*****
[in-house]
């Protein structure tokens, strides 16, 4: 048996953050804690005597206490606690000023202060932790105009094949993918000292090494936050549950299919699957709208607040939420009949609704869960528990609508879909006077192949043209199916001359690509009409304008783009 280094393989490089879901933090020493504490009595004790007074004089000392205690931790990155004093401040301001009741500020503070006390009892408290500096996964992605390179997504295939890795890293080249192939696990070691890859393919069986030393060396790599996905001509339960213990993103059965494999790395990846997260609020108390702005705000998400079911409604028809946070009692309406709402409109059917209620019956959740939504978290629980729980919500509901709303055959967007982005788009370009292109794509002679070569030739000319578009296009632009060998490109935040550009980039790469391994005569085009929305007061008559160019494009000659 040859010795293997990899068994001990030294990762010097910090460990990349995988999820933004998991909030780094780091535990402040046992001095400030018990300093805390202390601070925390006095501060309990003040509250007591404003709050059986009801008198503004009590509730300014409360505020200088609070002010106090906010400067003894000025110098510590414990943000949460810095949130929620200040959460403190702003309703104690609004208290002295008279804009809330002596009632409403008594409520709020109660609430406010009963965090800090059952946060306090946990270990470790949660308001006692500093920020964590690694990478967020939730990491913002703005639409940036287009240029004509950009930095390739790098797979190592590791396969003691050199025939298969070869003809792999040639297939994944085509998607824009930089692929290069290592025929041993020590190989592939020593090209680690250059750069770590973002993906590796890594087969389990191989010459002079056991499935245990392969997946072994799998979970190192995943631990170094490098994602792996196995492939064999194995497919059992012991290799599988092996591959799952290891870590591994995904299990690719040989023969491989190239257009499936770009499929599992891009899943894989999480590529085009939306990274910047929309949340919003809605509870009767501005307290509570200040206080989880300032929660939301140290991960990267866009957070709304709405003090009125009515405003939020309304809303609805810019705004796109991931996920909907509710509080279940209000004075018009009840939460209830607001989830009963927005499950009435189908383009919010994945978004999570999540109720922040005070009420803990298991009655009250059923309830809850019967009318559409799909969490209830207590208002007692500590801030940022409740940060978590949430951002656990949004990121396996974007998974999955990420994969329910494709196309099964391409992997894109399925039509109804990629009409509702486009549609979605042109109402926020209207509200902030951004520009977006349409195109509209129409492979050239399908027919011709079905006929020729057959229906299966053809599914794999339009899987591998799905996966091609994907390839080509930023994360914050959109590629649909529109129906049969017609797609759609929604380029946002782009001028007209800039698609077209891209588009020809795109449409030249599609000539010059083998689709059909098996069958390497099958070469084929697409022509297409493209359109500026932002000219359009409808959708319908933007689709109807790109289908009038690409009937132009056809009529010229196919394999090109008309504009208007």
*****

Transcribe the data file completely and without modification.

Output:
[in-house]
């Protein structure tokens, strides 16, 4: 048996953050804690005597206490606690000023202060932790105009094949993918000292090494936050549950299919699957709208607040939420009949609704869960528990609508879909006077192949043209199916001359690509009409304008783009 280094393989490089879901933090020493504490009595004790007074004089000392205690931790990155004093401040301001009741500020503070006390009892408290500096996964992605390179997504295939890795890293080249192939696990070691890859393919069986030393060396790599996905001509339960213990993103059965494999790395990846997260609020108390702005705000998400079911409604028809946070009692309406709402409109059917209620019956959740939504978290629980729980919500509901709303055959967007982005788009370009292109794509002679070569030739000319578009296009632009060998490109935040550009980039790469391994005569085009929305007061008559160019494009000659 040859010795293997990899068994001990030294990762010097910090460990990349995988999820933004998991909030780094780091535990402040046992001095400030018990300093805390202390601070925390006095501060309990003040509250007591404003709050059986009801008198503004009590509730300014409360505020200088609070002010106090906010400067003894000025110098510590414990943000949460810095949130929620200040959460403190702003309703104690609004208290002295008279804009809330002596009632409403008594409520709020109660609430406010009963965090800090059952946060306090946990270990470790949660308001006692500093920020964590690694990478967020939730990491913002703005639409940036287009240029004509950009930095390739790098797979190592590791396969003691050199025939298969070869003809792999040639297939994944085509998607824009930089692929290069290592025929041993020590190989592939020593090209680690250059750069770590973002993906590796890594087969389990191989010459002079056991499935245990392969997946072994799998979970190192995943631990170094490098994602792996196995492939064999194995497919059992012991290799599988092996591959799952290891870590591994995904299990690719040989023969491989190239257009499936770009499929599992891009899943894989999480590529085009939306990274910047929309949340919003809605509870009767501005307290509570200040206080989880300032929660939301140290991960990267866009957070709304709405003090009125009515405003939020309304809303609805810019705004796109991931996920909907509710509080279940209000004075018009009840939460209830607001989830009963927005499950009435189908383009919010994945978004999570999540109720922040005070009420803990298991009655009250059923309830809850019967009318559409799909969490209830207590208002007692500590801030940022409740940060978590949430951002656990949004990121396996974007998974999955990420994969329910494709196309099964391409992997894109399925039509109804990629009409509702486009549609979605042109109402926020209207509200902030951004520009977006349409195109509209129409492979050239399908027919011709079905006929020729057959229906299966053809599914794999339009899987591998799905996966091609994907390839080509930023994360914050959109590629649909529109129906049969017609797609759609929604380029946002782009001028007209800039698609077209891209588009020809795109449409030249599609000539010059083998689709059909098996069958390497099958070469084929697409022509297409493209359109500026932002000219359009409808959708319908933007689709109807790109289908009038690409009937132009056809009529010229196919394999090109008309504009208007």